One of the parts I found most compelling about the readings for this week was Tolkien’s emphasis on the interactive nature of creation, and how, in his letters, he seems certain that unless he is able to publish an interactive mythology for England, his creation was incomplete. This desire to produce something interactive drives Tolkien’s methodological concerns, distinct from his artistic ones. In order to make this creation, this mythology, as interactive, complex, and meaningful as the outside world, Tolkien scatters fragments of multiple realities throughout his works. Interacting with references to Beowulf and points of English history gives the reader a chance to move through three realities: the reality of human history, the reality presented in secondary literature such as Beowulf, and the reality of Tolkien’s Middle-earth. The reality of Middle-earth connects the reader to both his or her own history (the history of humanity) and literary history by claiming it all as one and the same. This method of using elements of multiple “realities” creates consistency between the conflicting worlds of fantasy and reality by claiming that fragments of myths, scattered throughout human and literary history, all in fact point to a larger mythical framework.
Increasing the scope of the mythical framework to include both literary and human-historical elements ultimately makes Tolkien’s world more interactive by giving those journeying into Middle Earth multiple vantage points from which to reference the events that unfold in this world. This framework also invites the reader into the story to interact with it. Sam illustrates this point when he connects his and Frodo’s tale to a larger framework of stories as he realizes that, “Beren now, he never thought he was going to get that Silmaril from the Iron Crown in Thangorodrim, and yet he did, and that was a worse place and a blacker danger than ours. But that’s a long tale, of course, and goes on past the happiness and into grief and beyond it - and the Silmaril went and came to Earendil. And why, sir, I never thought of that before! We’ve got - you’ve got some of the light in that star-glass that the Lady gave you! Why, to think of it, we’re in the same tale still! It’s going on. Don’t the great tales never end?” (697). This is the culmination of Sam’s fascination with stories, beginning with the exposition of the story. He only gets involved with Frodo’s quest due to his desire to hear more about the Elves and the stories that Gandalf was telling Frodo. Through this desire to listen and know more about their story, Sam becomes a part of the story. In other words, his fascination with stories in turn leads him to interact with them, increasing his own understanding of his place, situated in this world of stories. After he becomes aware of his and Frodo’s part in the stories he had been told throughout his life, he additionally notes that, “I wonder if we shall ever be put into songs or tales. We’re in one, of course; but I mean: put into words, you know, told by the fireside, or read out of a great big book with red and black letters, years and years afterwards” (697).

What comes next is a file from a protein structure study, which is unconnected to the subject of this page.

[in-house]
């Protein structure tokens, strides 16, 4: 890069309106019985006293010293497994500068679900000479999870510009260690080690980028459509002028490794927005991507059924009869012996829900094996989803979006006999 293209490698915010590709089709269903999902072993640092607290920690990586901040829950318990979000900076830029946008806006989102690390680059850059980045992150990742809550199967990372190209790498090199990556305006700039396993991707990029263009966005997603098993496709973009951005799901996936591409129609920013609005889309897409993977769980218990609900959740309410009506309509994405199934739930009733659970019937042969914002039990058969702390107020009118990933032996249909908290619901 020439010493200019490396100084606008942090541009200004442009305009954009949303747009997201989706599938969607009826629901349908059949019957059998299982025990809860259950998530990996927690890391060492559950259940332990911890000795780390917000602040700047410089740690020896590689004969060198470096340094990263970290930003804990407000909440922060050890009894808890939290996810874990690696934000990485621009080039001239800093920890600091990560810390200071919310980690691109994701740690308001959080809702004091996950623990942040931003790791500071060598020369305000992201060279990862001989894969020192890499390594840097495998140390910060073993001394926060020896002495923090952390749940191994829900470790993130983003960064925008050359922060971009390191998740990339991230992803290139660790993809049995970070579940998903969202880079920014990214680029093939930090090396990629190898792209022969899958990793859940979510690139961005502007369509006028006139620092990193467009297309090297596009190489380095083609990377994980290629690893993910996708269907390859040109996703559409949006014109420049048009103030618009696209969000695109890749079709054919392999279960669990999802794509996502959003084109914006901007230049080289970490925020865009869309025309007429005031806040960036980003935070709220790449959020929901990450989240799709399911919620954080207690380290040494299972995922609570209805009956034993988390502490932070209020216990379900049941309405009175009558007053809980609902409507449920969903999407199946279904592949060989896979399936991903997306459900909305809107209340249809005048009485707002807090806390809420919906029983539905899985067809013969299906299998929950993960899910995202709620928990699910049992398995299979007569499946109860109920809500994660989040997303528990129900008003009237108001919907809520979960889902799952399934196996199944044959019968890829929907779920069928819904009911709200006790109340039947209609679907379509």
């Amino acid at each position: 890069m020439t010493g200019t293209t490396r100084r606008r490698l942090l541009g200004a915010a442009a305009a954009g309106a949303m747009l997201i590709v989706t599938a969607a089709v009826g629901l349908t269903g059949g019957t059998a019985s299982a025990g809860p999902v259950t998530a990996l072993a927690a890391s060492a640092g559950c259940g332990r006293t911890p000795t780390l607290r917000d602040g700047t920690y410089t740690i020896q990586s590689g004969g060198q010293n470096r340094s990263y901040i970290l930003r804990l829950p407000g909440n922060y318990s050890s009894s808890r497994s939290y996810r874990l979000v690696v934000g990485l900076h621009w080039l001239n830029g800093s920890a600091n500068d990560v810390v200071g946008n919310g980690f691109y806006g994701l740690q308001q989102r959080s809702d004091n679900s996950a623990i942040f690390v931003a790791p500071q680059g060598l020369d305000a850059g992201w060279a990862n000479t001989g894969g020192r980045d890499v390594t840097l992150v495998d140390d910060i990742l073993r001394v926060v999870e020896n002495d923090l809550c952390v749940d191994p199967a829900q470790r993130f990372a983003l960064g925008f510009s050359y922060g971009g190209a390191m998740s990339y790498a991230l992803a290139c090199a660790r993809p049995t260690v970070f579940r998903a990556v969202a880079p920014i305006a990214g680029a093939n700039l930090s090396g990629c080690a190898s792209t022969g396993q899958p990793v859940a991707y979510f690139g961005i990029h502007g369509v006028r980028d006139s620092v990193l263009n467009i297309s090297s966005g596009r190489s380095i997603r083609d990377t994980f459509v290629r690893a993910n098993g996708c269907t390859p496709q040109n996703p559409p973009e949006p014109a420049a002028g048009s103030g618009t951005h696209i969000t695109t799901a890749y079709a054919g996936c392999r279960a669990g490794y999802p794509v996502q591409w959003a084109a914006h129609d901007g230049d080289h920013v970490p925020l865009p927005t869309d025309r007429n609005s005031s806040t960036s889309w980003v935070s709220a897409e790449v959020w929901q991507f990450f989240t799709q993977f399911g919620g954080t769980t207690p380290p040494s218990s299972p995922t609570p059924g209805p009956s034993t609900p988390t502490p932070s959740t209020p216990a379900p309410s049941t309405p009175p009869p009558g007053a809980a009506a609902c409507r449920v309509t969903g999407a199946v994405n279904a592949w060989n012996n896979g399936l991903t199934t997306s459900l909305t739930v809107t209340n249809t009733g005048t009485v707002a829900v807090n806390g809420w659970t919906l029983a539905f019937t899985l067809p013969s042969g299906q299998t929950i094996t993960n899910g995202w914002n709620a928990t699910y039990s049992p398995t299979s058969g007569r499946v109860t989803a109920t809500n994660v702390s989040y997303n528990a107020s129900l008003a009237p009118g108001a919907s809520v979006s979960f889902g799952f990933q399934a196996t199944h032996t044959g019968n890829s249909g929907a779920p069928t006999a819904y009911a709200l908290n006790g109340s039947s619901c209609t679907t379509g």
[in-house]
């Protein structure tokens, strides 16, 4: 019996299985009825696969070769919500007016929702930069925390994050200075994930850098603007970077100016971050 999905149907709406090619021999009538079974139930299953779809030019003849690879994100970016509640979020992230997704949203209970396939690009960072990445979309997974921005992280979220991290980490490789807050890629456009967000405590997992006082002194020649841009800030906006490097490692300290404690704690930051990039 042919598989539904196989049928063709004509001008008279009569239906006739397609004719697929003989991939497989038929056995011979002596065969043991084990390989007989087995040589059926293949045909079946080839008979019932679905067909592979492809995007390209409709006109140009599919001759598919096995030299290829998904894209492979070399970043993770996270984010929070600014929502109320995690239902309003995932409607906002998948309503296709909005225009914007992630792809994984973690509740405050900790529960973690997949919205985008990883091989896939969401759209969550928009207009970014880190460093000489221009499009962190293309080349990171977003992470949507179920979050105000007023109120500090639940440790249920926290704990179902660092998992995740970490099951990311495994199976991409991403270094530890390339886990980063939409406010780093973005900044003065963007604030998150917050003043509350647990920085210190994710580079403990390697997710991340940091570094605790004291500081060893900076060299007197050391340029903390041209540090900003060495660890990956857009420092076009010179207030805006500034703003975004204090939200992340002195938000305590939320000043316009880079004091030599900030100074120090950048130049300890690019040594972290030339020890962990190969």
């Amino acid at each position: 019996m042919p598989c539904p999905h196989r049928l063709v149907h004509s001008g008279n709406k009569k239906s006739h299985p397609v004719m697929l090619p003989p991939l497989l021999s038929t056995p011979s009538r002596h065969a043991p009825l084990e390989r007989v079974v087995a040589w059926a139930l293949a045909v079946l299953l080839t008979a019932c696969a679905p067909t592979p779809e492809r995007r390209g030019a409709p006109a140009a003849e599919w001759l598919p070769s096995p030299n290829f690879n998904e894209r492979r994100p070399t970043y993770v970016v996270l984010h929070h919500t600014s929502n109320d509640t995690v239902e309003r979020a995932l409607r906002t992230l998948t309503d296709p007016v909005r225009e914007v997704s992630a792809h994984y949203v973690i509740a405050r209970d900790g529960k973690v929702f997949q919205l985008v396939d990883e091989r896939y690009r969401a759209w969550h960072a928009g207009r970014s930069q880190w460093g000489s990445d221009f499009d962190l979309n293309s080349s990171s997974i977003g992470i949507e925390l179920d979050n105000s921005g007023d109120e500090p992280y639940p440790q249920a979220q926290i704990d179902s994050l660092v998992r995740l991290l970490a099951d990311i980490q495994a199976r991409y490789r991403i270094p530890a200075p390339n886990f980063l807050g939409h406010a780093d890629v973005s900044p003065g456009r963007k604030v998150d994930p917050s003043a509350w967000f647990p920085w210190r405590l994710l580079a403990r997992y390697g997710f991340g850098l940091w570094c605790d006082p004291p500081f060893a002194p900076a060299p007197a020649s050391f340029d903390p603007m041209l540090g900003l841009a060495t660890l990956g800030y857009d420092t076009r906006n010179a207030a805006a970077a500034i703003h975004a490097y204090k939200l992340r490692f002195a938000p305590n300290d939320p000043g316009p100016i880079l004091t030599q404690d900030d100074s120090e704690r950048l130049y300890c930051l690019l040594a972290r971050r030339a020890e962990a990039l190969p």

It’s by musing on the significance of their own story within the greater framework of the history of Middle-earth that Sam is able to truly understand the tales that he had learned in childhood, from Gandalf, or even from Tom Bombadil. He muses on good and evil and who will be the heroes and villains in their own story. He separates tales that rely on suspense and the pursuit of danger with tales that “really mattered” (696), which touches on the point we discussed in class about Tolkien’s pursuit of a specific kind of truth, one that speaks to the endurance and resourcefulness of the spirit. Sam ultimately is only able to ponder these questions of what makes a story or hero truly “matter” once he interacts with the story.
Sam and the reader share a similar position in that through joining Frodo’s quest or entering Middle-earth, one must move between one reality, of stories, and their established world: the primary world for the reader and the Shire for Sam. However, in both cases meaning is derived by interactions with the story. Tolkien’s mythology is so complete that the reader is drawn in to continue in the tradition of Frodo and Sam. In the same way that Sam is able to increase his understanding of his own situation after realizing his place in the stories, the reader is invited by the nature of the complexity of Tolkien's mythology to muse on the ways that Middle-earth is connected to the primary world, the forces of good and evil, as well the reader's own role in the story. Who are the heroes in our current story? Who are the villains? Sam presents the difference between stories that truly matter and stories with hollow themes as objective, which is helpful to speculate about, but for the reader, stories are meaningful in their contribution to Tolkien's world as a whole, not just in their themes about resilience. Without these stories and fragments to create a framework of references to different threads of reality, Tolkien's world would lose a large portion of its interactive quality, which would make it all the harder to derive meaning from it.